Some two hundred years ago and about forty years before the Declaration of Independence, the first Jacob T. Rorick landed in America and settled on the river that bears the name of his fellow countryman, Henrich Hudson. This first Jacob T. Rorick was the great-grandfather of Jacob Thompson Rorick, of The Dalles. The latter’s parents were Mark and Ann E. (Moore) Rorick, who were natives of New Jersey, and in that state he was born in 1853. His grandmother Moore was an aunt of Rev. John Russell, who was a candidate of the prohibition party for president.
Mr. Rorick was educated in the district schools of Michigan, where he was sent on the death of his parents to live with an uncle. Later he entered the Oak Grove Academy, after which he taught school for a time, in the meanwhile taking a course at the State Normal School at Ypsilanti. He then began the study of law and took a law course at Michigan State University. For some reason, he abandoned the practice of law and turned his attention to the newspaper business, becoming the editor of the Bad Axe Democrat, which he conducted for eight years, and during this time he was appointed the postmaster of Bad Axe, Michigan, by President Cleveland, serving in that office for four years.
It was in 1892 that Mr. Rorick came to Oregon, locating at Grand Haven on the opposite side of the river from The Dalles. There he secured twenty-three hundred acres of land and of this he still owns thirteen hundred acres. He also has one hundred and eighty acres in Benton county, Washington, under ditch, devoted to fruit and alfalfa. He has given much attention to cattle raising and was one of the organizers of the Castle Rock Land Association. While in the cattle business, Mr. Rorick always believed in full-blooded sires and his Durham bulls were all of registered stock. Closing out his cattle business, he took up dairying and used only Jerseys, again adhering to registered sires. Since 1909 he has practically retired from active connection with farm work.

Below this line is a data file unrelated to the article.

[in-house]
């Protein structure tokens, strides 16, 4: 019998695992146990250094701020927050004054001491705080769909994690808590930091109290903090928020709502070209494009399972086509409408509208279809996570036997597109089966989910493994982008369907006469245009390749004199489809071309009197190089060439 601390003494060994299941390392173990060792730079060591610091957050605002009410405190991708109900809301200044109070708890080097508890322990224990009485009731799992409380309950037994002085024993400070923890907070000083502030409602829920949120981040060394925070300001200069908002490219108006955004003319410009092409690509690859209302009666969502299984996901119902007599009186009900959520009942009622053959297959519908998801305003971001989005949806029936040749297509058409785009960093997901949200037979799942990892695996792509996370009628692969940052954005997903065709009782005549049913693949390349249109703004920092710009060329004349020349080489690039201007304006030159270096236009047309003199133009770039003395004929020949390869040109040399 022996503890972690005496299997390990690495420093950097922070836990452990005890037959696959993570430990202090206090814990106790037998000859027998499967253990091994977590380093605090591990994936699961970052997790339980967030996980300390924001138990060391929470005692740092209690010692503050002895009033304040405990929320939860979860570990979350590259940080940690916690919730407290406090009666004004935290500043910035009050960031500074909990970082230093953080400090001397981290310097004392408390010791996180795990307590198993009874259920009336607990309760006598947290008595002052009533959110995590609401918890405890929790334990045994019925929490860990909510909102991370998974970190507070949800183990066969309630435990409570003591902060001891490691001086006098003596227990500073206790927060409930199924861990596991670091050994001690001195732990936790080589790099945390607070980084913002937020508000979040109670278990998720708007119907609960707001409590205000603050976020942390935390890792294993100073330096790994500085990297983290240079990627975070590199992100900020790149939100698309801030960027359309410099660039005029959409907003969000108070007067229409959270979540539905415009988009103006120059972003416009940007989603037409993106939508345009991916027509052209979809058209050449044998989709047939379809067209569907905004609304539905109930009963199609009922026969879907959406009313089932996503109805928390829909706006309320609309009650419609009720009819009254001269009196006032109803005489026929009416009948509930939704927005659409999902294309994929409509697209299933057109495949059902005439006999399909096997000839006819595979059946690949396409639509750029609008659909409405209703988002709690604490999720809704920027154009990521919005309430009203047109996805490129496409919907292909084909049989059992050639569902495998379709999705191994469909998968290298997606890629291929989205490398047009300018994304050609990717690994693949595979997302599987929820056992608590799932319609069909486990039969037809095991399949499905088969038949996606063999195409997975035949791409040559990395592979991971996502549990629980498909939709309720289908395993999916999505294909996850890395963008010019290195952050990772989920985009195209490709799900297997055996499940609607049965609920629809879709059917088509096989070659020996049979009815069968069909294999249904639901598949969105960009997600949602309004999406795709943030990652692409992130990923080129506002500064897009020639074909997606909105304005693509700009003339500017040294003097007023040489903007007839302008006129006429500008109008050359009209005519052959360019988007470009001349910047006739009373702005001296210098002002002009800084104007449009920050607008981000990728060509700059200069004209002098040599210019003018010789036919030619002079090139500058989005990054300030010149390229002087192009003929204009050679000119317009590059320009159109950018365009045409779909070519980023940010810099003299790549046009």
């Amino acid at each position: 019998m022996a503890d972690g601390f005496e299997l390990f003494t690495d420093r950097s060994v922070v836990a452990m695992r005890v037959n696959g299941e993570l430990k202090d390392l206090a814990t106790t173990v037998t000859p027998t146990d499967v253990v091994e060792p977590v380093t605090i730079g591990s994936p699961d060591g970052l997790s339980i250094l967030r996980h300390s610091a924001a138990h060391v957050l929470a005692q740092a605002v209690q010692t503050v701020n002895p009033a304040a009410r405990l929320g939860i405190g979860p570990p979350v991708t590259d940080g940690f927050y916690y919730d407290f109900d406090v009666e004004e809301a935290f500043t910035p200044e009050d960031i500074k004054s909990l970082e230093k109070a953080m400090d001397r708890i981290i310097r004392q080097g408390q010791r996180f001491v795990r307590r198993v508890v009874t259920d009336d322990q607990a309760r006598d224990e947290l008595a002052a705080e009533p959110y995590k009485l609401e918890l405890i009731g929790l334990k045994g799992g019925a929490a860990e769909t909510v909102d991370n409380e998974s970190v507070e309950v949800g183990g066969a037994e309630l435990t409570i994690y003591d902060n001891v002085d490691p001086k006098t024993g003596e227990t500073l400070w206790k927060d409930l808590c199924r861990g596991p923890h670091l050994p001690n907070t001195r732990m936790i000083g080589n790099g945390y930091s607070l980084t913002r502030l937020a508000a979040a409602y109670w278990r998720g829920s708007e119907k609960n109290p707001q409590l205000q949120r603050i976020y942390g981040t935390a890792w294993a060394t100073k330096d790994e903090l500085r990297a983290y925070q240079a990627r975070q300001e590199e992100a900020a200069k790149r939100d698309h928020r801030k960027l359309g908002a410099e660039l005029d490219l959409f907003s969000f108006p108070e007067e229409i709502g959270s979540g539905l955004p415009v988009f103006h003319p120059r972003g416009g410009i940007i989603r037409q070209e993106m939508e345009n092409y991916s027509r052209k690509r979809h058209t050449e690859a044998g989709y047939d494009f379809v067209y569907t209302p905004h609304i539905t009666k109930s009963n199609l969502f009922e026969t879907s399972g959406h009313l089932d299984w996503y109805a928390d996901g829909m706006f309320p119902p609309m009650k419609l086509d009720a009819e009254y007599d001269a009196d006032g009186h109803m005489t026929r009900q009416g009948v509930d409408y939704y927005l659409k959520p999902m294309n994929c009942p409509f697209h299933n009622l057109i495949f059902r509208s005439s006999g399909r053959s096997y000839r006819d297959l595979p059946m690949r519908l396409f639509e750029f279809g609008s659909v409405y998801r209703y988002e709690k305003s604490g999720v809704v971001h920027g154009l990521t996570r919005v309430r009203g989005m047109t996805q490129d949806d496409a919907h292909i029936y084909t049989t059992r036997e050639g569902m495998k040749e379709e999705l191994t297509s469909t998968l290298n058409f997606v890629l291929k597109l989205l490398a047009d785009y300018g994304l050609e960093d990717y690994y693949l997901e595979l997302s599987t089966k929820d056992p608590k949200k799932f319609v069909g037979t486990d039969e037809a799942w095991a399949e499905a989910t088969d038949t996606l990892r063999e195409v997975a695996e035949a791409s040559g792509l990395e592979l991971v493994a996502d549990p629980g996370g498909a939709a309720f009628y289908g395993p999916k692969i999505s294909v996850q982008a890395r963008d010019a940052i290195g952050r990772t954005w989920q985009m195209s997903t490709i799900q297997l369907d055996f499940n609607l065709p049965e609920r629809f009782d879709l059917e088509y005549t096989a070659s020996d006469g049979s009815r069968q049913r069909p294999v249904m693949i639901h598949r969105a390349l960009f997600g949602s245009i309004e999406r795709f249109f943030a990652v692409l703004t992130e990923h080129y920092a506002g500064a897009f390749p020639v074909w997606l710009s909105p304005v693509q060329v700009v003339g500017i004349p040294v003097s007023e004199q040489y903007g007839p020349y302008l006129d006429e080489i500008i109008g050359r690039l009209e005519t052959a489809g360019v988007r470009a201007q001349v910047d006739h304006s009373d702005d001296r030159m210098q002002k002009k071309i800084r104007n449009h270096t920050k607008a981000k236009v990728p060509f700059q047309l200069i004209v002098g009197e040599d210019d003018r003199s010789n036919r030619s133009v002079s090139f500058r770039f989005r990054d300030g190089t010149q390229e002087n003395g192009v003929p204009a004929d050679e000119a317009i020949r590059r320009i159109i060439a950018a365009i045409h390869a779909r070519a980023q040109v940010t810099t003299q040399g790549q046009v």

Mr. Rorick has always evinced an interest in public affairs, though in no sense is he a politician. He has served on the school board; was twice candidate for mayor of The Dalles; and for eight years served as one of the city water commissioners. He served as director of The Dalles Chamber of Commerce from 1915 to 1917, when he was elected president of that body, occupying that office until 1919. He is vice-president of the Oregon State Champer of Commerce, and one of the five eastern Oregon directors of that important organization. He has been a Mason for forty-six years, and a Knight Templar for twenty-eight years. He has held all of the chairs in the blue lodge and is a Noble of the Ancient Arabic Order of Nobles of the Mystic Shrine.
In 1881 Mr. Rorick was married to Miss Carrie E. Eldridge, whose great-grandfather was a soldier in the Revolutionary war. She is a daughter of Rev. H.P. Eldridge, a Baptist clergyman of the middle west, who left his pulpit and fought gallantly with the Federal army during the Civil war. The living children of Mr. and Mrs. Rorick are: Mark, who is a chief yeoman in the United States Navy; Faye, wife of Clifton Condon, of The Dalles; Jay T., Jr., and E.H., a supercargo in the service of the United States Shipping Board. There are eight grandchildren, two of whom, Jay T., 3rd, and Elizabeth, they are rearing.
Source: Carey, Charles Henry. 1922. History of Oregon. Volume 3. Chicago: Pioneer Historical Publishing Company.